The homework is done. The numbers have been crunched. The reserve study is complete, vendor agreements have been double-checked and, finally, the budget is done!
Now what?
There’s an entire process to creating the budget, followed by implementing it, and Rebecca Sarnese, executive director at FirstService Residential, recommends clear communication from the board to the association membership, at every step of the budgeting process, as the best way to avoid problems.
“Homeowners sometimes feel that they aren’t part of budgeting, that they don’t know what goes into it and that they have no say in it,” Sarnese said. “To avoid this, consider creating a quarterly or semi-annual communication to update homeowners on the financial state of the association. If you’re over budget, make sure that homeowners understand that, and why, so that any increase isn’t a surprise.”
Experts suggest frequent, shorter communication, rather than an annual dissertation that homeowners won’t want to read or possibly won’t understand. Consider more frequent meetings in addition to the annual meeting so that homeowners have the opportunity to ask questions.
Tracie Blankenship, vice president of community management for FirstService Residential, agreed. “You, as the board, need to be transparent and communicate the ‘state of the union’ to association members. Homeowners shouldn’t get a budget package that includes a lot of surprises. The boards should send communication about any issues that affect that budget throughout the year.”
Blankenship also emphasized the need for regular communication. “Keep homeowners informed through multiple channels: quarterly updates in the newsletter, printed copy of the quarterly mini-financial statement, a treasurer’s report at each board meeting,” she said. “Connect the dots for homeowners. Explain what happened and its potential impact on the upcoming budget and assessment fees. There is no such thing as over-communicating when it comes to this type of information. In fact, communicating constantly is the only way to keep homeowners from feeling blindsided, and as a result getting upset,” Blankenship said.
Once the budget has been drafted, reviewed, marked up, drafted and reviewed again and approved by the board, it is presented to the homeowners. Let’s say that the budget includes a two percent increase in homeowner fees for the coming year.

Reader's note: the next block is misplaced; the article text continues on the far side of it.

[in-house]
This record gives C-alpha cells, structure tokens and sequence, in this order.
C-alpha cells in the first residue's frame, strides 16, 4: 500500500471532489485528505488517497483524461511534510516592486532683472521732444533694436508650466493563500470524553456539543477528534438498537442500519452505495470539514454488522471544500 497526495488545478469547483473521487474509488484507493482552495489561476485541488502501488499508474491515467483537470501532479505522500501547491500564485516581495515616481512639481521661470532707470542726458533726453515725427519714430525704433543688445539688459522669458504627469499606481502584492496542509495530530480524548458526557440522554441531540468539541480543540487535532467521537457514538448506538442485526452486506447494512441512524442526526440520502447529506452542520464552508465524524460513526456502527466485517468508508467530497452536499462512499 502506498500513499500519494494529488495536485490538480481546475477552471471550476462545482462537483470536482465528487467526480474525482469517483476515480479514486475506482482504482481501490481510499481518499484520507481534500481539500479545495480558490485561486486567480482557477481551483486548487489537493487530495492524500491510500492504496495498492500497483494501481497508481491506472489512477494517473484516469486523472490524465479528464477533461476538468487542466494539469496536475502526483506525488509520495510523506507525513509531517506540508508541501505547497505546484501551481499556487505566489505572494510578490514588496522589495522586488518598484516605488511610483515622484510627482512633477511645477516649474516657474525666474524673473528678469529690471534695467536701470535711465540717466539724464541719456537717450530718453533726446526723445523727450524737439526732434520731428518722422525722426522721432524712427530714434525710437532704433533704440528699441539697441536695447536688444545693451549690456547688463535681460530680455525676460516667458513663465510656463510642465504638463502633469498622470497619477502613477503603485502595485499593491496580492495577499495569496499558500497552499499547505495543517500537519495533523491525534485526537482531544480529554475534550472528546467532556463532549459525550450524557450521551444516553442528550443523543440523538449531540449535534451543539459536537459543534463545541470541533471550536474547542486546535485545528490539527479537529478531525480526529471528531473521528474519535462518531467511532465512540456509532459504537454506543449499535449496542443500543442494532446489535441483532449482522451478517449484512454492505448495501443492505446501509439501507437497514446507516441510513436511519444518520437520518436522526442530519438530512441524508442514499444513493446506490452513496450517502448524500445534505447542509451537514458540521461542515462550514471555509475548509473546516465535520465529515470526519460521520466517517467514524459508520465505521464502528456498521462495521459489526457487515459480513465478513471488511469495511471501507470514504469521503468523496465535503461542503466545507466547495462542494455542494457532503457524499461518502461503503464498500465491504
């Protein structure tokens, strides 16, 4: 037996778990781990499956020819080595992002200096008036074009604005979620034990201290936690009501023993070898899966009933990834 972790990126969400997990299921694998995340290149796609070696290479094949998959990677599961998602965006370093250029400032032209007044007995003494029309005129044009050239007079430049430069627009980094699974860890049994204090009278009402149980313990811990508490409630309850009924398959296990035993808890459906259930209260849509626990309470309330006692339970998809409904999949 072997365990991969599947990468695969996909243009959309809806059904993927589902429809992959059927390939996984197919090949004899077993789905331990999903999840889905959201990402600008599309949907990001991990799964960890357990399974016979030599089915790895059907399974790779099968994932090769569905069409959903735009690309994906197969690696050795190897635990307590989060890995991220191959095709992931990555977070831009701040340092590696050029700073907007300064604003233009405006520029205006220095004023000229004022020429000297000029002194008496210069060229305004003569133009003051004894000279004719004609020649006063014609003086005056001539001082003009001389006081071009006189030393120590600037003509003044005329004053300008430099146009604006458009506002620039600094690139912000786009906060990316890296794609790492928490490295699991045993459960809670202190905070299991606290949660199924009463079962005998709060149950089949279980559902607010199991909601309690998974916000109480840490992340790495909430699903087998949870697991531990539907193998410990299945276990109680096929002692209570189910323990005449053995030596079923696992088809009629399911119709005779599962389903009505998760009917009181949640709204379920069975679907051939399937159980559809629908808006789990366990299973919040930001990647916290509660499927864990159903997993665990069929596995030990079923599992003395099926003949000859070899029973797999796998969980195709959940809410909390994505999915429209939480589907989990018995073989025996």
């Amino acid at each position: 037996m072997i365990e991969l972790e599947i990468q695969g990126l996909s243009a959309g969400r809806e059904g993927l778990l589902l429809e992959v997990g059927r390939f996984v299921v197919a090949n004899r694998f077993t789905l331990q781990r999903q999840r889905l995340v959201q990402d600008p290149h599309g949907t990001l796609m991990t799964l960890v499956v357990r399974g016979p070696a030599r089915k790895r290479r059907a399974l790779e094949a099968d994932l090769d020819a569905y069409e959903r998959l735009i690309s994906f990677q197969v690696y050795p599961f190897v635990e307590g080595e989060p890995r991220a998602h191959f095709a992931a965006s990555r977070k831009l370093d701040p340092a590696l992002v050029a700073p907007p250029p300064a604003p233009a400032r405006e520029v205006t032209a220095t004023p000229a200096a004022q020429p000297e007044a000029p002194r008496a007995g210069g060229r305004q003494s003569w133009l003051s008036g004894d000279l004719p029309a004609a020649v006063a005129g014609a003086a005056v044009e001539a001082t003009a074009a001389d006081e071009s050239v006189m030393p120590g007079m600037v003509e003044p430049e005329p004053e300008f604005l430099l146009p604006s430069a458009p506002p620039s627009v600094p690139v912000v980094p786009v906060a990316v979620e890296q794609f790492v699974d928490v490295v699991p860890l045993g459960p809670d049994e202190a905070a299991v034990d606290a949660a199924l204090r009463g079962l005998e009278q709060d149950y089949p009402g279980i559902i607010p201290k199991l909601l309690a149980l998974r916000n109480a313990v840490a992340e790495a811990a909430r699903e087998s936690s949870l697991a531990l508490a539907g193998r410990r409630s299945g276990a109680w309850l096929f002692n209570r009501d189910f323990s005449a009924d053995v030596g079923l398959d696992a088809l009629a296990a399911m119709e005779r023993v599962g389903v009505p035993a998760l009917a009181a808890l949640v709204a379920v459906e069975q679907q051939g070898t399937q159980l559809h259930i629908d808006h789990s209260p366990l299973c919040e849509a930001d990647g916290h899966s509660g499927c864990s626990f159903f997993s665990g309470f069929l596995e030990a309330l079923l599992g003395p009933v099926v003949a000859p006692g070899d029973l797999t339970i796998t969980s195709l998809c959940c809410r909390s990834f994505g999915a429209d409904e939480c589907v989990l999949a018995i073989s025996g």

How do you communicate that increase to the homeowners? Start by writing a notice to the homeowners. The level of involvement from each team -- the board and the management – depends on a lot of things. Sometimes the letter comes from the board, but the message is composed by the management team; sometimes it’s more of a joint effort. But the notice of any increase must always be put in writing, and it’s best to put that notice in writing as early as possible, but at least 30 days before the increase goes into effect.
The level of effort to which associations go to communicate an increase to their homeowners will vary. Some associations also have an open meeting with all residents to explain budget changes and the rationale for them. Some communities even do a proof of mailing, so they know everyone gets it, independent of electronic notices. Blankenship recommended using an SMS (text messaging) system, such as that provided by FirstService Residential Connect™, to encourage attendance at the budget meeting.
And when homeowners have questions or disagree with a line item in the budget or a fee increase? “When we get feedback about the budget, it usually comes in response to the letters announcing an annual fee increase,” Sarnese said. “Those letters are signed by the boards, but the questions come to management staff. We should be well-versed and able to answer those questions without issue.”
If there is a specific line item that homeowners don’t agree with, make sure that both staff and board members are able to clearly explain the reasoning behind it. A one-on-one conversation can make a lot of inroads. If the homeowner still has concerns or questions, ask them to communicate those to the board directly in writing for larger discussion, if appropriate.
Budgeting is the time for making tough decisions for how your association spends its money, and sometimes those decisions can, unfortunately, lead to contention. Clear communication between the board and homeowners throughout the budgeting process can help solve problems before they begin and help to smoothly pave the way for needed changes.
To learn more about how partnering with a professional management company can help your association with budgeting and communication to your homeowners, contact FirstService Residential, Pennsylvania’s leading community association management company.
Monday January 23, 2017